Peter Kafka

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The Atlantic Launches a Video Aggregator With a Twist

The Atlantic, which added a photo section to its brainy Web site earlier this year, has taken the next logical step: A digital nook dedicated to moving pictures.

The site’s new section joins many other sites’ video verticals which bring you clips from around the Web. But unlike some competitors — see: Gawker, Mediaite and others — the Atlantic is taking a relatively old-fashioned approach to aggregation: It’s asking permission from copyright owners to run their stuff.

TheAtlantic.com edit boss Bob Cohn says his site will get a signed licensing agreement from every owner whose stuff gets featured on TheAtlantic.com’s proprietary video player. (The Atlantic will also feature clips from other sites using their own embeddable players — in those cases, it won’t need to ask for permission.)

That doesn’t mean video makers will get paid — compensation will come in the form of links — but the olde-timey practice highlights the different tack the site is taking here. If you want clips of TV news readers saying embarrassing things, or media magnates getting a pie to the face, there are plenty of places to get those. The Atlantic will instead focus on higher-brow, higher-minded stuff that you probably haven’t seen.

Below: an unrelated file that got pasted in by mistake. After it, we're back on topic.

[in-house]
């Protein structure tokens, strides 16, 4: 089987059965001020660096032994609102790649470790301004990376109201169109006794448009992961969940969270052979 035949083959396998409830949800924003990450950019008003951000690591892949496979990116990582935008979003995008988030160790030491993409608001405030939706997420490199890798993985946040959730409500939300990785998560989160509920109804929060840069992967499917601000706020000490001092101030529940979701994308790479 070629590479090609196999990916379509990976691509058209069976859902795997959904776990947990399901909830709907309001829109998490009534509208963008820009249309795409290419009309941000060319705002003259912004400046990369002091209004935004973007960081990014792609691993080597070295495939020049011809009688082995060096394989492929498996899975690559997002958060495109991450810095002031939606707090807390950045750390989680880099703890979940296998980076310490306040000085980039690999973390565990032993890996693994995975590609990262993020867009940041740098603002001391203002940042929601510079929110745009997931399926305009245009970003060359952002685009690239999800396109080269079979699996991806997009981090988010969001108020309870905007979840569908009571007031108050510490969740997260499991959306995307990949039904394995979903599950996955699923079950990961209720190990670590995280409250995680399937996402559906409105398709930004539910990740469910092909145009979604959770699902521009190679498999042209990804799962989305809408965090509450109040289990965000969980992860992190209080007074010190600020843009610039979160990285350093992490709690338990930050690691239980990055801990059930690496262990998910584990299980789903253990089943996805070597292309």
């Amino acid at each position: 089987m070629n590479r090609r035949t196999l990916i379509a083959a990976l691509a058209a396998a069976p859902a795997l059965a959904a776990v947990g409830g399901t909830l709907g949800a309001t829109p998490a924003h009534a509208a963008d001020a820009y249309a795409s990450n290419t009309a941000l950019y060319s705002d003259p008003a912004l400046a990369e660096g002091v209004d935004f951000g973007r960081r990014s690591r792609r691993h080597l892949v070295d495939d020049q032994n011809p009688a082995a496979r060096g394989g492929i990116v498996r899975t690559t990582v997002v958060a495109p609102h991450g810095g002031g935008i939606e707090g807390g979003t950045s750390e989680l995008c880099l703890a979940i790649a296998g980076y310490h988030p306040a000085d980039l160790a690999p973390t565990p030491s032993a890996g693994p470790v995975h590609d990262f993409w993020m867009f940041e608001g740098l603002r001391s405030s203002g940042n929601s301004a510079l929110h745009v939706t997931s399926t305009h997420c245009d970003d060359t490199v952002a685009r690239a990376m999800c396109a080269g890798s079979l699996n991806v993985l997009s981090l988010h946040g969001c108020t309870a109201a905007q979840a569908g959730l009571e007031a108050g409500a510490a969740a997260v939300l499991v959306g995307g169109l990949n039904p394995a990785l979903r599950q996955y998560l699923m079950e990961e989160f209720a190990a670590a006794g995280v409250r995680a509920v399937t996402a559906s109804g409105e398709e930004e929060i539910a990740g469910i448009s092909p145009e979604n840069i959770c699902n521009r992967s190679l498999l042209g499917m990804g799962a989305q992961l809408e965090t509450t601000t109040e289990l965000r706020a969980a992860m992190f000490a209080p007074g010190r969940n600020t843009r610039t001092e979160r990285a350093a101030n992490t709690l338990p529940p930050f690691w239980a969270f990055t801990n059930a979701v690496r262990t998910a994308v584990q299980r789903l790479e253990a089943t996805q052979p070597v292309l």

Atlantic editor Kasia Cieplak-Mayr von Baldegg, a former producer at Current TV who Cohn describes as “an embed in the video-generating community,” is in charge of picking the stuff and will also interview some of the creators.

Here’s a sample of what she’s looking for: An excerpt from “California is a Place,” a slice-o-life documentary series:

Aquadettes from California is a place on Vimeo.


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Just as the atom bomb was the weapon that was supposed to render war obsolete, the Internet seems like capitalism’s ultimate feat of self-destructive genius, an economic doomsday device rendering it impossible for anyone to ever make a profit off anything again. It’s especially hopeless for those whose work is easily digitized and accessed free of charge.

— Author Tim Kreider on not getting paid for one’s work